you kind of react differently.
I also think, you know, you walk in your home
and you have a personal robot and if you’re really pissed,
presumably the robot should kind of behave
slightly differently than when you’re super happy
and excited, but it’s really hard because it’s,
I don’t know, you know, the way I would think about it
and the way I thought about it when it came to
expressing goals or intentions for robots,
it’s, well, what’s really happening is that
instead of doing robotics where you have your state
and you have your action space and you have your space,
the reward function that you’re trying to optimize,
now you kind of have to expand the notion of state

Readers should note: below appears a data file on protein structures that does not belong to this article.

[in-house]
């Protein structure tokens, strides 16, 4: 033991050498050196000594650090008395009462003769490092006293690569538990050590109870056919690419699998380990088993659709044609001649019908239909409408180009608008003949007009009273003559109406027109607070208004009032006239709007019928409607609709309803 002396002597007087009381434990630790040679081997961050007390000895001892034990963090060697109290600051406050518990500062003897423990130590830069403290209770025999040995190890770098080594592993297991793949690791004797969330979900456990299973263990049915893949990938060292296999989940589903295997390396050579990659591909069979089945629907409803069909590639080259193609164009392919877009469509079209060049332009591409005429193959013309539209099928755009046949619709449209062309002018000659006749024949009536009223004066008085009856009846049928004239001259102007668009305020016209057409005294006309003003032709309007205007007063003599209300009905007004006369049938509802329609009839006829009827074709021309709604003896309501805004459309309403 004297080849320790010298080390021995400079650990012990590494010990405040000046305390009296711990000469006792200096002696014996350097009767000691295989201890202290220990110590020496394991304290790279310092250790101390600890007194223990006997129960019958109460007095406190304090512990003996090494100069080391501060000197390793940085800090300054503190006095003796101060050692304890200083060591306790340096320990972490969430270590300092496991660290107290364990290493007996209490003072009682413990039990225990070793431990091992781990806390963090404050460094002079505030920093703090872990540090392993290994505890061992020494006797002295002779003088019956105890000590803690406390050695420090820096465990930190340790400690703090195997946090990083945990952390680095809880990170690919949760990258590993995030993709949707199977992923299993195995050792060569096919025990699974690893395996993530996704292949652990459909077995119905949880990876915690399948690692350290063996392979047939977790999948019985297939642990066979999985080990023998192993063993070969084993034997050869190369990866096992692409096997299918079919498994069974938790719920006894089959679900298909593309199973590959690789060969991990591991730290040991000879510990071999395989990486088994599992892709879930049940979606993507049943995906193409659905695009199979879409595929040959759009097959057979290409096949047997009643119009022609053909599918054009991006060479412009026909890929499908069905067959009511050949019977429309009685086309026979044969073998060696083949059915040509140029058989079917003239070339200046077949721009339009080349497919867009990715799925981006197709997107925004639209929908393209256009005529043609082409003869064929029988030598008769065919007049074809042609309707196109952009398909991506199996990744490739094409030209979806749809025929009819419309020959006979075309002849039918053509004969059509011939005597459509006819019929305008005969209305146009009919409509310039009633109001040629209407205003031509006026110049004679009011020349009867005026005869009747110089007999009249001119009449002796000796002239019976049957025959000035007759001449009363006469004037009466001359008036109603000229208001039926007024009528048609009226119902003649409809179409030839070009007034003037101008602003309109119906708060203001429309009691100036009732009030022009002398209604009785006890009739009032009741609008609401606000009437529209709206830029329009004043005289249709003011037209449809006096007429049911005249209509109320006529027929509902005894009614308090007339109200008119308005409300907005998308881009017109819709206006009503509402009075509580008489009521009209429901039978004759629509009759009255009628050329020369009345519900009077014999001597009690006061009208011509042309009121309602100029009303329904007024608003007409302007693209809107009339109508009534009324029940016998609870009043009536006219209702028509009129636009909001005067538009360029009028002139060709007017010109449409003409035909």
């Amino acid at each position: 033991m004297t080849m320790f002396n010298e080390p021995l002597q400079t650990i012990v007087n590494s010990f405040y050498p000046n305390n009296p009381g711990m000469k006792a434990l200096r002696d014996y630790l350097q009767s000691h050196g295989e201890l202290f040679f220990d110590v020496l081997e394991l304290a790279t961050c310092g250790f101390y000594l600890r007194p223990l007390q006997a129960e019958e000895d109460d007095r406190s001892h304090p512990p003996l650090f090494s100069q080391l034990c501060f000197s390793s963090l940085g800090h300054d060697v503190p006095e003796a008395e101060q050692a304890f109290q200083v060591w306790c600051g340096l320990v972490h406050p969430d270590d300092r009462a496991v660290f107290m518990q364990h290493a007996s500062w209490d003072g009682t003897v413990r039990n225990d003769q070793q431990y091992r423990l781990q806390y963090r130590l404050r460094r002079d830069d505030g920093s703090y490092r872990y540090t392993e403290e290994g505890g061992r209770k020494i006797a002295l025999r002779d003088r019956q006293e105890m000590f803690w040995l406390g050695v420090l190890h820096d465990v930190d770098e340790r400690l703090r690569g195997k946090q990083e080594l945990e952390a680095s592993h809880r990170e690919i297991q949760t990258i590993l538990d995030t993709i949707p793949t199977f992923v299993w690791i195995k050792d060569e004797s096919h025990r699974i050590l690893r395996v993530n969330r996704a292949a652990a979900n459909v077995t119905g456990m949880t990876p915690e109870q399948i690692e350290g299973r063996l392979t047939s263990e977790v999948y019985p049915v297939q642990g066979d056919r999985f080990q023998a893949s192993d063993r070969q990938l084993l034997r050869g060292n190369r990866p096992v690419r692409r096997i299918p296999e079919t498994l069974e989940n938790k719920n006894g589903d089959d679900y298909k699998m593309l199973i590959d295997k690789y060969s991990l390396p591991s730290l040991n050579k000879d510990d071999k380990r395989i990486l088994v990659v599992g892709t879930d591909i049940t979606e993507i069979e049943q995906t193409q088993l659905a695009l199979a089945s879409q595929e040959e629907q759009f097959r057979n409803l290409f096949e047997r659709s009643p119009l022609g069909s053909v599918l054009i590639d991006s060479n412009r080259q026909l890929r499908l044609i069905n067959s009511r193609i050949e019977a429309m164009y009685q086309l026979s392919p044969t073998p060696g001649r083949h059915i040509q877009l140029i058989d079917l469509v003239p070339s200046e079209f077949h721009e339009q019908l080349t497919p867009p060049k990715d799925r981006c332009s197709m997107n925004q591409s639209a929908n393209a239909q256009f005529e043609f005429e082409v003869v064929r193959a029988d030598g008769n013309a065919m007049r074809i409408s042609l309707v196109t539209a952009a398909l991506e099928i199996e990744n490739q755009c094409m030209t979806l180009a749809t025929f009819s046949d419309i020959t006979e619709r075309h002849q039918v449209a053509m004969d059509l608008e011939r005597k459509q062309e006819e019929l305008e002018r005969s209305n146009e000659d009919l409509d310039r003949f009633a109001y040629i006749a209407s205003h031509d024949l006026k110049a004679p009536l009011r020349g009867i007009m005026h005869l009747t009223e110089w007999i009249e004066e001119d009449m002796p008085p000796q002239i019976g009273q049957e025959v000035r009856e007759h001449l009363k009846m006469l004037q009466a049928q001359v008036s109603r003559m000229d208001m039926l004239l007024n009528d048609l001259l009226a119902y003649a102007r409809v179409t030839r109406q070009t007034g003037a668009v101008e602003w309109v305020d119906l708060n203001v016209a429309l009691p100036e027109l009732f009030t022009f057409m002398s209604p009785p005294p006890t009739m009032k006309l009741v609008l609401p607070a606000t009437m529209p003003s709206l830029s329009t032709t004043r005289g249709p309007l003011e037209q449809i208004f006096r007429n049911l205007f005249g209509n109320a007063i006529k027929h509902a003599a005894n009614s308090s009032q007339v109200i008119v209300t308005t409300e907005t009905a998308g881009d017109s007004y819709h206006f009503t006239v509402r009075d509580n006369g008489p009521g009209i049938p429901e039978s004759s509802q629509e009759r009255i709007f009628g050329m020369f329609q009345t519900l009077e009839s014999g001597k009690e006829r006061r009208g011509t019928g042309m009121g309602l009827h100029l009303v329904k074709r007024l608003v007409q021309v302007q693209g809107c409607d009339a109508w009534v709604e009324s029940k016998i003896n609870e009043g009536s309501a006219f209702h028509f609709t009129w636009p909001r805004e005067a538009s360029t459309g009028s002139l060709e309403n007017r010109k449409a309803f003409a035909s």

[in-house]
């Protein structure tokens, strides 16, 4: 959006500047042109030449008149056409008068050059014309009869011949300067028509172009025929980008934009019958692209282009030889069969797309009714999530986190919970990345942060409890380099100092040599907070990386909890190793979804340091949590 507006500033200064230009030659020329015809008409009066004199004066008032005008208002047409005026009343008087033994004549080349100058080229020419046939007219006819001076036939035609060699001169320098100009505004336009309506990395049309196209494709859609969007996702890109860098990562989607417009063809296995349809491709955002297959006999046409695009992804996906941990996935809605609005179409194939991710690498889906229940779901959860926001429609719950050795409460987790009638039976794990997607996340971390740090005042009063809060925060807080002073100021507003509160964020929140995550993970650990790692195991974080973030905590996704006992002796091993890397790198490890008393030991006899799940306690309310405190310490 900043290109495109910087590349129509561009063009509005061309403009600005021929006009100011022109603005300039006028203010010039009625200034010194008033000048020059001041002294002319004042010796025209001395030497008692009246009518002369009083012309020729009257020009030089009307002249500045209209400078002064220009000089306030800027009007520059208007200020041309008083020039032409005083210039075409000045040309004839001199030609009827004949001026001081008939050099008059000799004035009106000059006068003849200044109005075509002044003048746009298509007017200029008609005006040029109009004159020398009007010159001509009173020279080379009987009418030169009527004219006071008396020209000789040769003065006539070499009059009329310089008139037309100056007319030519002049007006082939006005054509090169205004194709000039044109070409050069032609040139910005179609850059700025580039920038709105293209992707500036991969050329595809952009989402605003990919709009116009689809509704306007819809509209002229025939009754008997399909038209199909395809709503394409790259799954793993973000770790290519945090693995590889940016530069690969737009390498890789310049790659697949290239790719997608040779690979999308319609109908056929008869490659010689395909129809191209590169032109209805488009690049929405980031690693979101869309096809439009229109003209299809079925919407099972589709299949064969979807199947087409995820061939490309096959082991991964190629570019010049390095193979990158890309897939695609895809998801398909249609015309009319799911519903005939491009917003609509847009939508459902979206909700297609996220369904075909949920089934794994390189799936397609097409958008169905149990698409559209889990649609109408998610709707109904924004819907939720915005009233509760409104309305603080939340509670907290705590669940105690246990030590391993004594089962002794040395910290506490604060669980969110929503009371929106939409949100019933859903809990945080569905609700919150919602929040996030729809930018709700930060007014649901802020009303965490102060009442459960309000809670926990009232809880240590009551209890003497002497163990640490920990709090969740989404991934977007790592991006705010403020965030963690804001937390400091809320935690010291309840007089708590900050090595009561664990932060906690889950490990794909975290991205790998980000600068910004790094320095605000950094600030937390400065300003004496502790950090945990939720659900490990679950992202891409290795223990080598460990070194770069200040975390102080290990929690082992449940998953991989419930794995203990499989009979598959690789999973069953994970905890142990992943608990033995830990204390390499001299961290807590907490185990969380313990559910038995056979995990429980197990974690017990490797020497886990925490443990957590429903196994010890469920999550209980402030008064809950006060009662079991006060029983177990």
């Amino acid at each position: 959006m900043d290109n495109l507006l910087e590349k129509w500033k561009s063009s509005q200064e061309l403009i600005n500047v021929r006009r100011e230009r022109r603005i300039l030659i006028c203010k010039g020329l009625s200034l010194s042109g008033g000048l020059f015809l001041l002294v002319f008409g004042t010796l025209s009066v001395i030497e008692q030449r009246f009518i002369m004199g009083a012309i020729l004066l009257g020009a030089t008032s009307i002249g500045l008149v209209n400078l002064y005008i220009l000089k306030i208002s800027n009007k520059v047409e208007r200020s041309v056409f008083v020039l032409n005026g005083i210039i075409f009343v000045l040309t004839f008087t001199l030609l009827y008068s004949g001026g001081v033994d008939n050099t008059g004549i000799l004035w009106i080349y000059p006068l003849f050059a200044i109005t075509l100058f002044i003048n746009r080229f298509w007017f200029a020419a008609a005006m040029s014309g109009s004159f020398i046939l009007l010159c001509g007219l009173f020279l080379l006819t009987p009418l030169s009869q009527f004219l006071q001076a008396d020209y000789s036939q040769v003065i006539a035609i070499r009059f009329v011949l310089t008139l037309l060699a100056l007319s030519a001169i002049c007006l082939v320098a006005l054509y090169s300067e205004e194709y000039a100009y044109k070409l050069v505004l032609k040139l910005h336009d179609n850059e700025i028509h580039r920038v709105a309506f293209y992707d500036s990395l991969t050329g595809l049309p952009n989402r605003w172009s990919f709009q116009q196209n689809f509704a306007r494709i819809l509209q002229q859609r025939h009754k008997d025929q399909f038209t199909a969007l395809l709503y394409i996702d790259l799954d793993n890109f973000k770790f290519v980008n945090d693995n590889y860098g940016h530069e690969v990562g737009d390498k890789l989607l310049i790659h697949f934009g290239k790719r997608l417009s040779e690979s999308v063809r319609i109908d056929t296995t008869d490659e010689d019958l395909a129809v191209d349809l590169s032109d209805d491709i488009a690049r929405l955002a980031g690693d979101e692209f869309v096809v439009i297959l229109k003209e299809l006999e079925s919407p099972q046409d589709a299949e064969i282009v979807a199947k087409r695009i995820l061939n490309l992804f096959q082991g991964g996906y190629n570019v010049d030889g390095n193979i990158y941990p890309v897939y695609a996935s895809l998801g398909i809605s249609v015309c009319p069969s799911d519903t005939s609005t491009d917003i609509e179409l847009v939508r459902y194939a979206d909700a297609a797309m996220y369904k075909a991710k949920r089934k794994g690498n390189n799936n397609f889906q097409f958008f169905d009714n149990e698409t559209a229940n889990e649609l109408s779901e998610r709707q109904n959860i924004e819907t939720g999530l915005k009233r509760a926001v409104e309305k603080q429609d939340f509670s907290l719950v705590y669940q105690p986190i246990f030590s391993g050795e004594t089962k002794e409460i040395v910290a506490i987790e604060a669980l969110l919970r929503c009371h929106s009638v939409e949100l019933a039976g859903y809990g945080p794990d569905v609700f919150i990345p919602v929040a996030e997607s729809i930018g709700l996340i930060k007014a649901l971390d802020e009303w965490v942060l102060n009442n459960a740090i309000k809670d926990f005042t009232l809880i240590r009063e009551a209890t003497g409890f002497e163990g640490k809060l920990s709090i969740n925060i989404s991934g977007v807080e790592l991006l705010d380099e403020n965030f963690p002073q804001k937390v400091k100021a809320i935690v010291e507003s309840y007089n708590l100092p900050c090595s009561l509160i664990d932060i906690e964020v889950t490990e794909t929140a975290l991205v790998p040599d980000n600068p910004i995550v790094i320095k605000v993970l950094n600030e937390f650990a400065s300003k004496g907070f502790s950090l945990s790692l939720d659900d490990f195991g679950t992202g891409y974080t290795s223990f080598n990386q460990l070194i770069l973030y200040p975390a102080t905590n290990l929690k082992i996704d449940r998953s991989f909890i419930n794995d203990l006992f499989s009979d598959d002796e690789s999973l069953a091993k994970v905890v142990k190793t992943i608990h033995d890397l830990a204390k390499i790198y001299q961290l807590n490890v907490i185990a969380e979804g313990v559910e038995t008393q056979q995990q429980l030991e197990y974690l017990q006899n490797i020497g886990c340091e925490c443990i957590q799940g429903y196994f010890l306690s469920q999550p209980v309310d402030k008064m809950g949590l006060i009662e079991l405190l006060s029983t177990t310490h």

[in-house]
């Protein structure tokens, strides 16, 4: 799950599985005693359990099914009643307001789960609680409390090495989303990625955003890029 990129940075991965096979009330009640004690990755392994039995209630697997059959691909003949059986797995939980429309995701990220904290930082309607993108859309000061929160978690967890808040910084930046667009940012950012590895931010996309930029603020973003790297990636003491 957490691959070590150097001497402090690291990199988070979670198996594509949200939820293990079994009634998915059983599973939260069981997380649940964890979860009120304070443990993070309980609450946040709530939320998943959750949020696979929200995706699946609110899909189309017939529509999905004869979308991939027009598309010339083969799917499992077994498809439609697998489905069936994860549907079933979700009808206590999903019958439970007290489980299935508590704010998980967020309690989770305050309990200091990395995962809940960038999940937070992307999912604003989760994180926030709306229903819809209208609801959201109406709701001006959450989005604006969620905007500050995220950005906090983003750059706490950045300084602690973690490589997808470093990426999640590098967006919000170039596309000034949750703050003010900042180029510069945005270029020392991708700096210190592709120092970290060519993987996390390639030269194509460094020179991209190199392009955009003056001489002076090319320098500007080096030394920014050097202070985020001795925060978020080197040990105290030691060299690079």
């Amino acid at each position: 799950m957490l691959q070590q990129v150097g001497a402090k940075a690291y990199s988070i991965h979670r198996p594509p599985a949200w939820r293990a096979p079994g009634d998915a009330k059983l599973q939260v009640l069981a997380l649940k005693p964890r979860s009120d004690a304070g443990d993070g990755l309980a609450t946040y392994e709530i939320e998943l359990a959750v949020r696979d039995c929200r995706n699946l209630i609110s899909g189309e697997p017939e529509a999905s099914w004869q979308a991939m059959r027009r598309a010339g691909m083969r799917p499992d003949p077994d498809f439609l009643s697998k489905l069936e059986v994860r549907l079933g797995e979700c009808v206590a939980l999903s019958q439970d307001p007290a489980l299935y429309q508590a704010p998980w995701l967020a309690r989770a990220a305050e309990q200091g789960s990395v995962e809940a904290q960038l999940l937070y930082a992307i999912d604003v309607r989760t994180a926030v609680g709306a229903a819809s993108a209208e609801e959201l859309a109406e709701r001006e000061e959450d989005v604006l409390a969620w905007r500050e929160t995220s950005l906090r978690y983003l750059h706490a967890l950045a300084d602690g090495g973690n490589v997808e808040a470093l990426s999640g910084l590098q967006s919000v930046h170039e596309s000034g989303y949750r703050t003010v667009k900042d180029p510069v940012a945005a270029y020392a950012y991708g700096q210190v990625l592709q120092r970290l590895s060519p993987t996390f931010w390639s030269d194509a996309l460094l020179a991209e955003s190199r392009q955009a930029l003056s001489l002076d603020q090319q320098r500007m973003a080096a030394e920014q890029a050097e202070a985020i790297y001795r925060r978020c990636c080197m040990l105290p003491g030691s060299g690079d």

to include this human internal state.
What is the person actually perceiving?
What do they think about the robots?
Something or rather,
and then you have to optimize in that system.
And so that means that you have to understand
how your motion, your actions end up sort of influencing
the observer’s kind of perception of you.
And it’s very hard to write math about that.
Right, so when you start to think about
incorporating the human into the state model,
apologize for the philosophical question,
but how complicated are human beings, do you think?
Like, can they be reduced to a kind of
almost like an object that moves
and maybe has some basic intents?
Or is there something, do we have to model things like mood
and general aggressiveness and time?
I mean, all these kinds of human qualities
or like game theoretic qualities, like what’s your sense?
How complicated is…
How hard is the problem of human robot interaction?